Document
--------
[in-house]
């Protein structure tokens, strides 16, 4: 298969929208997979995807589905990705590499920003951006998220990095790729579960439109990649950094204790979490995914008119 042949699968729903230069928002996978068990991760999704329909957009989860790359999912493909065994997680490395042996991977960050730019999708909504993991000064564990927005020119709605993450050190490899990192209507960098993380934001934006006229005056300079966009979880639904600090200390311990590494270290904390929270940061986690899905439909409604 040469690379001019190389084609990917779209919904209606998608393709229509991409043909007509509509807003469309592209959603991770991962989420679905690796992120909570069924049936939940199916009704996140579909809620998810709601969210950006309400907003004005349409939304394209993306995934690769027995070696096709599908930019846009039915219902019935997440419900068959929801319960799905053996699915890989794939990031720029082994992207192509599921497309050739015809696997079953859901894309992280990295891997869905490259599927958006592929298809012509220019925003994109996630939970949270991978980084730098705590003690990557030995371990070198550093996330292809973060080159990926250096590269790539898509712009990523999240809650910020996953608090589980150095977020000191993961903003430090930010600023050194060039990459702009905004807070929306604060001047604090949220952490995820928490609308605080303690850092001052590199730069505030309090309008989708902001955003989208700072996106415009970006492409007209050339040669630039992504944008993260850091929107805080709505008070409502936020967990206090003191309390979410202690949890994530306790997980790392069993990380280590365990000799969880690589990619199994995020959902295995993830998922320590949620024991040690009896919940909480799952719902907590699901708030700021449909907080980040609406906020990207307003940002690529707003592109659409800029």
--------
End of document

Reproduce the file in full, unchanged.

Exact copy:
[in-house]
């Protein structure tokens, strides 16, 4: 298969929208997979995807589905990705590499920003951006998220990095790729579960439109990649950094204790979490995914008119 042949699968729903230069928002996978068990991760999704329909957009989860790359999912493909065994997680490395042996991977960050730019999708909504993991000064564990927005020119709605993450050190490899990192209507960098993380934001934006006229005056300079966009979880639904600090200390311990590494270290904390929270940061986690899905439909409604 040469690379001019190389084609990917779209919904209606998608393709229509991409043909007509509509807003469309592209959603991770991962989420679905690796992120909570069924049936939940199916009704996140579909809620998810709601969210950006309400907003004005349409939304394209993306995934690769027995070696096709599908930019846009039915219902019935997440419900068959929801319960799905053996699915890989794939990031720029082994992207192509599921497309050739015809696997079953859901894309992280990295891997869905490259599927958006592929298809012509220019925003994109996630939970949270991978980084730098705590003690990557030995371990070198550093996330292809973060080159990926250096590269790539898509712009990523999240809650910020996953608090589980150095977020000191993961903003430090930010600023050194060039990459702009905004807070929306604060001047604090949220952490995820928490609308605080303690850092001052590199730069505030309090309008989708902001955003989208700072996106415009970006492409007209050339040669630039992504944008993260850091929107805080709505008070409502936020967990206090003191309390979410202690949890994530306790997980790392069993990380280590365990000799969880690589990619199994995020959902295995993830998922320590949620024991040690009896919940909480799952719902907590699901708030700021449909907080980040609406906020990207307003940002690529707003592109659409800029």